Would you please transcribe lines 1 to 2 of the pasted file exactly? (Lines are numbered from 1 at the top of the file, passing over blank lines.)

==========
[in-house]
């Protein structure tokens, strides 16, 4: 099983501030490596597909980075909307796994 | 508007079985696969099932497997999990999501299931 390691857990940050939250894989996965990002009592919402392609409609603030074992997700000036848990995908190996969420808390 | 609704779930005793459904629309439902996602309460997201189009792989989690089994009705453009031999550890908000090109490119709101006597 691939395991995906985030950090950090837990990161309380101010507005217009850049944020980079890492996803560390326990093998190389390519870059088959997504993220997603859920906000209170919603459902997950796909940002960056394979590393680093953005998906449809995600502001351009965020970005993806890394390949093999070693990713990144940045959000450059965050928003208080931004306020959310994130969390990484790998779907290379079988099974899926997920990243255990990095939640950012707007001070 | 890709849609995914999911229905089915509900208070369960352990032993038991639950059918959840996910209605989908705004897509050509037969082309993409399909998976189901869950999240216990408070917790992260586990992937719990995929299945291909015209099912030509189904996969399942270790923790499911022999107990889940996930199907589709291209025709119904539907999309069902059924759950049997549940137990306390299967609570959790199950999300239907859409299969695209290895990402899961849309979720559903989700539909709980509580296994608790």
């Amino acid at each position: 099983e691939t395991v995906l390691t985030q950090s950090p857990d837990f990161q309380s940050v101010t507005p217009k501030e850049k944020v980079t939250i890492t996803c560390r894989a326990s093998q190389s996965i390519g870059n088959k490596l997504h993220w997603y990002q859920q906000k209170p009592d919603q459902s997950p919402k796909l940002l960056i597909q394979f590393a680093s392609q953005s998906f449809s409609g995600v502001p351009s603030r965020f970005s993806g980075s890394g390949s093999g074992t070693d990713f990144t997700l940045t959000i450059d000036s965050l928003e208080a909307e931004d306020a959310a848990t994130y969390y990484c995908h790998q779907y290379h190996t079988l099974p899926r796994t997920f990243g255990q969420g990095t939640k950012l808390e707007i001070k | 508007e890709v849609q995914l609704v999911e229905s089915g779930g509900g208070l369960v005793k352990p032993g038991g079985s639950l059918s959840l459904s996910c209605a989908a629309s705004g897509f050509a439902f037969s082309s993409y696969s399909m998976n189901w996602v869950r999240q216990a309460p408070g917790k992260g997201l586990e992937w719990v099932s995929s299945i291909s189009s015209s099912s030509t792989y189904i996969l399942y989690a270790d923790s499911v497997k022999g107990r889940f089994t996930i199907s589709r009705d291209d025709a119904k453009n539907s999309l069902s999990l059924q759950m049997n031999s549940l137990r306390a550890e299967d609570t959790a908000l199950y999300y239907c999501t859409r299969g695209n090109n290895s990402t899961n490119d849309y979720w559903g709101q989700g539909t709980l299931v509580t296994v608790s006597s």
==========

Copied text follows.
[in-house]
């Protein structure tokens, strides 16, 4: 099983501030490596597909980075909307796994 | 508007079985696969099932497997999990999501299931 390691857990940050939250894989996965990002009592919402392609409609603030074992997700000036848990995908190996969420808390 | 609704779930005793459904629309439902996602309460997201189009792989989690089994009705453009031999550890908000090109490119709101006597 691939395991995906985030950090950090837990990161309380101010507005217009850049944020980079890492996803560390326990093998190389390519870059088959997504993220997603859920906000209170919603459902997950796909940002960056394979590393680093953005998906449809995600502001351009965020970005993806890394390949093999070693990713990144940045959000450059965050928003208080931004306020959310994130969390990484790998779907290379079988099974899926997920990243255990990095939640950012707007001070 | 890709849609995914999911229905089915509900208070369960352990032993038991639950059918959840996910209605989908705004897509050509037969082309993409399909998976189901869950999240216990408070917790992260586990992937719990995929299945291909015209099912030509189904996969399942270790923790499911022999107990889940996930199907589709291209025709119904539907999309069902059924759950049997549940137990306390299967609570959790199950999300239907859409299969695209290895990402899961849309979720559903989700539909709980509580296994608790």